I like knowing there is somebody I can call at any time.”
– A Victim of Domestic Abuse

Free Write Friday: Kellie Elmore

Rich Man, Poor Man

Rich Man, Poor Man (Photo credit: kcnickerson)

Name is John, most people around here call me Johnny D. don’t care much what people call me but I like Johnny D. better than John cuz it sounds less like Catholic school and more like my life now. I haven’t been to a church in years, not sure they’d want me anyways not with the life I lead. I live in the streets, and when warm it’s good but when it’s cold and snowing not so much. I huddle in doorways where people with their leather boots step around me, “hey don’t judge me asshole”, and sniff. So what if I smell bad, maybe you smell bad but they are just plain disgusted that a man could end up like me, living on the street, black garbage bag as my rent. What do they know, they know nothing, I’ll tell you. They judge me but they don’t know me, not one bit.” Hey, YOU, “I scream sometimes to get their attention,” I WAS you once” and then I take a long drag from my filter-less cigarette and keep laughing, that really makes em move fast, real fast.

Yep, I was walking in expensive, brown Italian leather shoes, carrying a briefcase and heading down to the city to a big- shot job. I made good enough money in banking until the world tipped over on its head and the stock market crashed like an airplane into water. Casualties everywhere, people drowning, hell, they were the lucky ones. I wish I had drowned but God kept me alive which to me was more punishment than having just killed me. I wasn’t lucky, I was cursed. I saw men and women who told me their plans to kill themselves with drugs and jagged lines up and down and across their wrists so they would get themselves good. They didn’t want to make no mistakes in dying.

So here I am, having failed at something I wanted to do. I couldn’t even die. Couldn’t even put myself out of my own misery. Well, shit, why I don’t know. People say it wasn’t my time to go, but I sure felt it was. I wanted to go so bad and not embarrass my wife and my baby girl and son anymore. They used to be so proud of their dad but now they referred to me as a “bum.” I was never any “bum” I was just down on my luck but my wife she didn’t stick up for me, not once.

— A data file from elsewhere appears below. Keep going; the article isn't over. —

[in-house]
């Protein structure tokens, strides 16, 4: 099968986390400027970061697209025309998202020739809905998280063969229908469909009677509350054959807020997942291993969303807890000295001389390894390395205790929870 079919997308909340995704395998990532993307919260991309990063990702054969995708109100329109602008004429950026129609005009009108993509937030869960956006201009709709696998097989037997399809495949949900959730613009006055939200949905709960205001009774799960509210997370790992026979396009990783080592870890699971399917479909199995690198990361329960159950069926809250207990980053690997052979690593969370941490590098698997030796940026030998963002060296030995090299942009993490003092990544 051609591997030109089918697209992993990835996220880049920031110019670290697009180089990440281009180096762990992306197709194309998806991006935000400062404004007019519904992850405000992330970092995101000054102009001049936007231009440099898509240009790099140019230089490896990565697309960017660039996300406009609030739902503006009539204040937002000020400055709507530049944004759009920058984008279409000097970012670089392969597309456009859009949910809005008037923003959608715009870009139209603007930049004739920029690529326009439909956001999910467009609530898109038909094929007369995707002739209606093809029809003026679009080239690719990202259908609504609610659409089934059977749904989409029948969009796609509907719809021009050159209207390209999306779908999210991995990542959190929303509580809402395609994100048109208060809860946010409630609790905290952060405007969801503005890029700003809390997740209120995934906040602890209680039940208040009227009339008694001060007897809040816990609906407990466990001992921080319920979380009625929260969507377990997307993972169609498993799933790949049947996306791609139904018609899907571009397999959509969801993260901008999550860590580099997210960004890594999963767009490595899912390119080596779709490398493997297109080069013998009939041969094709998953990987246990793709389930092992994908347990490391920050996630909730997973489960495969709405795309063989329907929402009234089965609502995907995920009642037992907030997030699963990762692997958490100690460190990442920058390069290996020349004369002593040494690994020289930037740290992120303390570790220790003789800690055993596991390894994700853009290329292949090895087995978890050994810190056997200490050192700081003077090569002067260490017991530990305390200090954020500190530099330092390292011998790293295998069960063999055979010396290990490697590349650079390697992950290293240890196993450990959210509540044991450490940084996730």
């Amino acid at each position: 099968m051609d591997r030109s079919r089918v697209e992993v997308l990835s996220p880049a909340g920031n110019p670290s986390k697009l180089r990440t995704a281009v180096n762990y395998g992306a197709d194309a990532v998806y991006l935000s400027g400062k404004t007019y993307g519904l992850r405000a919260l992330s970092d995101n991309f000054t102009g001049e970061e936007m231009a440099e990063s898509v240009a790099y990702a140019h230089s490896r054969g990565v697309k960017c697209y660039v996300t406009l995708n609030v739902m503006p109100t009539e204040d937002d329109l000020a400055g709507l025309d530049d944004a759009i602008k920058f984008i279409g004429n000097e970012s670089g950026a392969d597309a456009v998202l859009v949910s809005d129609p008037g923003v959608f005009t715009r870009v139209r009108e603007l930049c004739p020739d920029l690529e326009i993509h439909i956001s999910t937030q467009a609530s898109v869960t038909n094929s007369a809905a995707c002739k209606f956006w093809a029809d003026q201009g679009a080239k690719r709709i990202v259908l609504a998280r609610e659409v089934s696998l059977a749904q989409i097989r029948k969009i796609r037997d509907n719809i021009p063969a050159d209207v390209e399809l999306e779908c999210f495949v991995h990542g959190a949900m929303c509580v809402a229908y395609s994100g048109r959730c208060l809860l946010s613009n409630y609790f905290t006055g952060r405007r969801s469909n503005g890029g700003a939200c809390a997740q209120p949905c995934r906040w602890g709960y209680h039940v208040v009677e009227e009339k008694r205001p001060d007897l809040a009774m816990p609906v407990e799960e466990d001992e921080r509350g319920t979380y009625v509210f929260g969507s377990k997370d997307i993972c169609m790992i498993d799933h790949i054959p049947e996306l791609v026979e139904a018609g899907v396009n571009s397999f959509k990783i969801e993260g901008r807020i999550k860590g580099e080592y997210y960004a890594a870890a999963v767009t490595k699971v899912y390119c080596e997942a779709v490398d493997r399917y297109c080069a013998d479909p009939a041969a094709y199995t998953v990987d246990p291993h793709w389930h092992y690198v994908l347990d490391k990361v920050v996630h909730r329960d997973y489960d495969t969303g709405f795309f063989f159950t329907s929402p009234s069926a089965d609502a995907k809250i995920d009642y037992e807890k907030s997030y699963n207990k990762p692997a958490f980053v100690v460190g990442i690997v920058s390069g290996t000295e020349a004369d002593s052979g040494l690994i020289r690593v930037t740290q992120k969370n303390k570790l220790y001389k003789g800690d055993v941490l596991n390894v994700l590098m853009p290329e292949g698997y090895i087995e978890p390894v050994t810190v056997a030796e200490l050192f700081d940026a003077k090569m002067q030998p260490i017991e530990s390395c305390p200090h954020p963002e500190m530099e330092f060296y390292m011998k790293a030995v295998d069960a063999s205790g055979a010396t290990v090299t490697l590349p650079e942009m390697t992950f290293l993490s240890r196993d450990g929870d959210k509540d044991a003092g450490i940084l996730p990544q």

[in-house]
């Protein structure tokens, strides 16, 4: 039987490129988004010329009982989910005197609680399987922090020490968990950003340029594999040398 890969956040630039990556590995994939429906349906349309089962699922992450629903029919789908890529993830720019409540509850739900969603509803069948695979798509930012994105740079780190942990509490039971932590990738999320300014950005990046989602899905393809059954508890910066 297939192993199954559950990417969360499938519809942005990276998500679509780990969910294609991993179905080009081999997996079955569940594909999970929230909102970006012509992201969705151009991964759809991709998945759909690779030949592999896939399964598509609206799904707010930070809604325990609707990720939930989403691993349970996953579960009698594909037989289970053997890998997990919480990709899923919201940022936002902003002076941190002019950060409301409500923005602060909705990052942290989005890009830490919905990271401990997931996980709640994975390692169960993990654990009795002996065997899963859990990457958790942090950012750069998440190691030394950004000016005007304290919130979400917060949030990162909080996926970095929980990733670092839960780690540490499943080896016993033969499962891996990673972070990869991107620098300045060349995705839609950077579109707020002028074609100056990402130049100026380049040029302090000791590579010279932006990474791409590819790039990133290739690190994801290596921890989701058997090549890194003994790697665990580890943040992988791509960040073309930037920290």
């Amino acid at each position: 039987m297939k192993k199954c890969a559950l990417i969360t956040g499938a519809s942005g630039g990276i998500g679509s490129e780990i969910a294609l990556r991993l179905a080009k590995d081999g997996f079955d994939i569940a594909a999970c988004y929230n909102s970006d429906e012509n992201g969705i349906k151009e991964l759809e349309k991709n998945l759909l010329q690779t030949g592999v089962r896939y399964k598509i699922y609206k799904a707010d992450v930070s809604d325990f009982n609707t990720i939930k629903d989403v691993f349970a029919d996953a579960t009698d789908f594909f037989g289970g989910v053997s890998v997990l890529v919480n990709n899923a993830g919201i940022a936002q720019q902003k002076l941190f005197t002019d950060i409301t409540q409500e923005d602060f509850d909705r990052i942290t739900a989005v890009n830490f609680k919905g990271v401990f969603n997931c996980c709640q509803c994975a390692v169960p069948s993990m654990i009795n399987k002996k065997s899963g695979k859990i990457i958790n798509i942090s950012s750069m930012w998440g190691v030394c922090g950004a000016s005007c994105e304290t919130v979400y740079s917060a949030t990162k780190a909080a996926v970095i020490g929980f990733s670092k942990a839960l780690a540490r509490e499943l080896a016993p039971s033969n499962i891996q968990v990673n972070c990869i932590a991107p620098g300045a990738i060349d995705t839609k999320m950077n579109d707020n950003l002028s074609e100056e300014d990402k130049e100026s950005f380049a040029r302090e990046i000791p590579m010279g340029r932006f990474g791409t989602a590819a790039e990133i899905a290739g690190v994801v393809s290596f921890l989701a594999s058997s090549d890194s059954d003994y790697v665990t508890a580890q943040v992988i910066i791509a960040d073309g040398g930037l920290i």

Well, I guess she didn’t like the alcohol problem I was having and the drugs but I was trying to quit, I swear. She threw me out and that’s why I started living on the streets, not that I had too much of a choice.  Once or twice in the winter I stayed in a shelter for people like me, good people, until I got on my feet again. Just not on my feet yet. But, I will be soon enough. I’m determined to get help and walk straight up again, just need some good luck, someone to give me a break and a job. No, I haven’t been looking for a job myself but soon someone will find me and offer me a job, I can feel it. Then, I will get paid money, instead of collecting it here on the street with a cup, shave off my beard, change my clothes and stand straight and tall and go home so that my little girl can run and hug me and my son will jump on my lap and my wife will want to have me back because I have dreams. Aint nobody gonna take away my dreams.

walmart man

Photograph credit to photographers

Kellie Elmore and K. Nickerson

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Haiku Heights – Storm

Winter Storm 2009

Winter Storm 2009 (Photo credit: merfam)

Inside turmoil spins

I want a piece from two worlds

Red: Life. Gray: Shelter

*****

Ocean waves explode

I am insignificant

Take me over, please

*****

Red rage, fury, fire

bolting out the hostile door

releasing the storm.

*****

Ice cascades through snow

the beauty of pureness, white

black ice underneath

*****

Snow fighting ice, wind

Let’s huddle together now

to seek warmth, safety.

Plinky Prompt: When was the last time you felt truly lonely?

  • Storm Sandy
  • Uprooted tree from Storm Sandy

    Uprooted tree from Storm Sandy (Photo credit: Arlington County)

    Day 1 NaBloPoMo

    Full rain storm

    The lights went out, there was no electricity, there was only a deep chill in the air that piles of blankets couldn’t help. Storm Sandy was visiting New York and I felt lonely and confused and in shock at what was happening. How could this happen here? I felt disappointed in a way that New York could let me down like this, I felt cheated. I couldn’t call anyone or take a walk, I looked out the window clutching my flashlight and there was nothing to see. Just darkness, lonely, cold darkness everywhere I could see. I thought I heard mumbling outside but I was too frightened to venture out and I wasn’t sure if it was real or my imagination. The wind was howling and reaching for the darkened windows with passion like two young lovers.
    It was right after dinner when the lights went from on to off, no flickering as a warning, and I hate surprises of any kind. So, when I stood with two sharp knives near the dishwasher in the total darkness, I screamed as if I had been stabbed. My husband was also in the kitchen and he too, screamed, startled by the quick switch from light to dark. We were alone, together, in the sudden darkness of our neighborhood that I used to describe as “cozy.” Nothing felt cozy tonight.
    Disbelief described our feelings as well. How could this happen, here? Nothing made sense, we were trying to make sense out of something that seemed impossible until now. Everything I knew before was gone;I felt sorry for the children who, once again, could not Trick or Treat. This was the new normal and it was sad.